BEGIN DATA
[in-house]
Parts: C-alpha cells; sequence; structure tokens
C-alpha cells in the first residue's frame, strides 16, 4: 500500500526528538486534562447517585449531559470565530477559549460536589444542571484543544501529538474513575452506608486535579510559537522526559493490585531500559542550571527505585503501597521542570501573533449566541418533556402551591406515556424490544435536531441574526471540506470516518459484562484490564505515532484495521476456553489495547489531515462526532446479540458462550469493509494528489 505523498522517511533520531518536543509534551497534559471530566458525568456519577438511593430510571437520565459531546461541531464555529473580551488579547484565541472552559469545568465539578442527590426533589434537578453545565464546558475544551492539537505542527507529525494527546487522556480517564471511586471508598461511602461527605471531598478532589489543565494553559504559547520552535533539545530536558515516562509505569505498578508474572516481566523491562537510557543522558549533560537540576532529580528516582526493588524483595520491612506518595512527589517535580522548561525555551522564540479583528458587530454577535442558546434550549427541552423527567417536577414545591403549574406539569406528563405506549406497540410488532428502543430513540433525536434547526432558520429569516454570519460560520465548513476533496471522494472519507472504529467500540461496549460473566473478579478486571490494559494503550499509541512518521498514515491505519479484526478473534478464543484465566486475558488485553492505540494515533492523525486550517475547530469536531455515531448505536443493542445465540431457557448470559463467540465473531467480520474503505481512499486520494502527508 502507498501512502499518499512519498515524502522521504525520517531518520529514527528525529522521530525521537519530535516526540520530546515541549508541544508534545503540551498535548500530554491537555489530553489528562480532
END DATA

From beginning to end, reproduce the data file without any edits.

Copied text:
[in-house]
Parts: C-alpha cells; sequence; structure tokens
C-alpha cells in the first residue's frame, strides 16, 4: 500500500526528538486534562447517585449531559470565530477559549460536589444542571484543544501529538474513575452506608486535579510559537522526559493490585531500559542550571527505585503501597521542570501573533449566541418533556402551591406515556424490544435536531441574526471540506470516518459484562484490564505515532484495521476456553489495547489531515462526532446479540458462550469493509494528489 505523498522517511533520531518536543509534551497534559471530566458525568456519577438511593430510571437520565459531546461541531464555529473580551488579547484565541472552559469545568465539578442527590426533589434537578453545565464546558475544551492539537505542527507529525494527546487522556480517564471511586471508598461511602461527605471531598478532589489543565494553559504559547520552535533539545530536558515516562509505569505498578508474572516481566523491562537510557543522558549533560537540576532529580528516582526493588524483595520491612506518595512527589517535580522548561525555551522564540479583528458587530454577535442558546434550549427541552423527567417536577414545591403549574406539569406528563405506549406497540410488532428502543430513540433525536434547526432558520429569516454570519460560520465548513476533496471522494472519507472504529467500540461496549460473566473478579478486571490494559494503550499509541512518521498514515491505519479484526478473534478464543484465566486475558488485553492505540494515533492523525486550517475547530469536531455515531448505536443493542445465540431457557448470559463467540465473531467480520474503505481512499486520494502527508 502507498501512502499518499512519498515524502522521504525520517531518520529514527528525529522521530525521537519530535516526540520530546515541549508541544508534545503540551498535548500530554491537555489530553489528562480532